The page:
- Comprehensive and collision: Collision and comprehensive coverage are optional in all states, but we recommend them. Collision coverage will cover damages to your vehicle in an at-fault accident, while comprehensive coverage covers damages from events other than collisions, such as theft, vandalism, and weather-related events like hail.
- Uninsured/underinsured motorist: Even in states where auto insurance is required, not everyone complies. If you get into an accident with a driver that lacks insurance or sufficient insurance, uninsured/underinsured motorist coverage will pay for your repairs. It also applies to hit-and-runs where you couldn’t get the other party’s insurance and contact information.
- Medical payments: Finally, in at-fault accidents, medical payments coverage (also known as personal injury protection) covers the cost of medical expenses and lost wages for you and your passengers.
Full coverage does not include every coverage available, however. It does not include:
- Roadside assistance
- Ridesharing (such as if you’re an Uber or Lyft driver)
- Rental car (when your vehicle is being repaired after an accident)
- Gap coverage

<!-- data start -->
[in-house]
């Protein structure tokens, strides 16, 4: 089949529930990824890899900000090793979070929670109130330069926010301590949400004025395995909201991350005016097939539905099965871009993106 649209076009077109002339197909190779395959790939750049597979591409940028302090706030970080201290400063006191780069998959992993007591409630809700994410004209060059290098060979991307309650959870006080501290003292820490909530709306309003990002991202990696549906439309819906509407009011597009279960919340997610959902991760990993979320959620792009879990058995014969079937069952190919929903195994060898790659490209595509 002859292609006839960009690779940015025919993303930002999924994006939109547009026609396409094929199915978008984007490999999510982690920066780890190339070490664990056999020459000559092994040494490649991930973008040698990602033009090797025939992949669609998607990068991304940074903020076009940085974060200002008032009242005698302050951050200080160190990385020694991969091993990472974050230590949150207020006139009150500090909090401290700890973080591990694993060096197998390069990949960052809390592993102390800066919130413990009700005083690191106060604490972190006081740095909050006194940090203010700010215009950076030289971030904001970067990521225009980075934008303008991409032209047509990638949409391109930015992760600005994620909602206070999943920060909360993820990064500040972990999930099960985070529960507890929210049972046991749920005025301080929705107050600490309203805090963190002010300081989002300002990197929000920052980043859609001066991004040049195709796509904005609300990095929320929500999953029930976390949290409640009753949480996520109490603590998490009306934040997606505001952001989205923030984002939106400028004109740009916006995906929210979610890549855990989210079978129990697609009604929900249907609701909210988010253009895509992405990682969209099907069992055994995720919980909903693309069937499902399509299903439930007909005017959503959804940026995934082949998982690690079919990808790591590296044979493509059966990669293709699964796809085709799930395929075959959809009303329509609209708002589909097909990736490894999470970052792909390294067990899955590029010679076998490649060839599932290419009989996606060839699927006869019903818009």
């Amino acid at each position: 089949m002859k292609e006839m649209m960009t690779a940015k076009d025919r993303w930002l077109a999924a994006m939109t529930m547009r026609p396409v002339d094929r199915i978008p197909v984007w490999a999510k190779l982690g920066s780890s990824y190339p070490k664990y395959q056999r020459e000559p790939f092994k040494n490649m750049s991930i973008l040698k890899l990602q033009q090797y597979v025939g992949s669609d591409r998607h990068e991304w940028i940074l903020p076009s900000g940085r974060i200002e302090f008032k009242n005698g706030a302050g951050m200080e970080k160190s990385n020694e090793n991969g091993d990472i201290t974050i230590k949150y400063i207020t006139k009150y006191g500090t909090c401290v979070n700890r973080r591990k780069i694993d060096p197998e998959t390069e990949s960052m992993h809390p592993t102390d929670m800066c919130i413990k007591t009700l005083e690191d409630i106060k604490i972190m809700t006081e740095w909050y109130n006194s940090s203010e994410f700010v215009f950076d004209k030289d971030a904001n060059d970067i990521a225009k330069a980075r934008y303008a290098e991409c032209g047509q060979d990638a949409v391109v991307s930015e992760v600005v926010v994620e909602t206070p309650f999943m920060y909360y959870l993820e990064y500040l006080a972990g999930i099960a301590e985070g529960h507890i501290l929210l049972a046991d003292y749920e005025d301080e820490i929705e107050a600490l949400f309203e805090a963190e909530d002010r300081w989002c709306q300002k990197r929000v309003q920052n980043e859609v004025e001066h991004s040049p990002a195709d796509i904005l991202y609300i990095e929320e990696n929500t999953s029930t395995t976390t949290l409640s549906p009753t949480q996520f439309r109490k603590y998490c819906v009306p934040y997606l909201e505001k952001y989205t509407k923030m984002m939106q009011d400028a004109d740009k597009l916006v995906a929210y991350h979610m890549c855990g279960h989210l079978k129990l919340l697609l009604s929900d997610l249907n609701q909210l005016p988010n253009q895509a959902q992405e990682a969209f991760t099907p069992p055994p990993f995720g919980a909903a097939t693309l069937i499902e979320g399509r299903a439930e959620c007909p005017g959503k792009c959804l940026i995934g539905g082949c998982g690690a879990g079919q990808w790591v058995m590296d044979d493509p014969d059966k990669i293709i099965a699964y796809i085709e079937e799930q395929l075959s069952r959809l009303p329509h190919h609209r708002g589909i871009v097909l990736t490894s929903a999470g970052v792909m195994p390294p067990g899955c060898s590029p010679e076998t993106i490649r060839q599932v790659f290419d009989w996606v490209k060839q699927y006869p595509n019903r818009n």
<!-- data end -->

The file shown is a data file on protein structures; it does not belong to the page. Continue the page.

- Glass coverage
- Optional basic economic loss
Even so, you’re probably wondering how much full coverage auto insurance costs.
|Type of vehicle
||Average annual cost of full coverage auto insurance
|Half-ton/crew pickup (4WD)
|Mid-size SUV (4WD)
|Small SUV (FWD)
Of course, many factors affect the cost of car insurance, but on average, the annual cost of full coverage insurance in 2020 was $1,202.2
What Is Liability?
Liability includes only property damage and bodily injury coverage. It does not include collision, comprehensive, uninsured/underinsured motorist, or medical coverage.
- Comprehensive coverage
- Collision coverage
- Uninsured/underinsured motorist coverage
- Medical payments coverage
- Full coverage costs more than liability coverage
- Property damage coverage
- Bodily injury coverage
Which Is Better?
It’s a good idea to get full coverage insurance so that you can get your damages and medical costs paid for in covered claims and so you can be reimbursed for accidents with uninsured motorists, theft, vandalism, and hail. Liability insurance on its own applies only to the other party’s property damage and injuries, so you are personally responsible for any costs beyond your policy’s limits.
Which Is Required by Law?
Full coverage isn’t required; just recommended. In most states, only liability coverage is required as a minimum amount. Some states require medical coverage, while others require uninsured motorist coverage. No state requires collision or comprehensive coverage.
To see what level of auto insurance your state requires, read our auto insurance guide.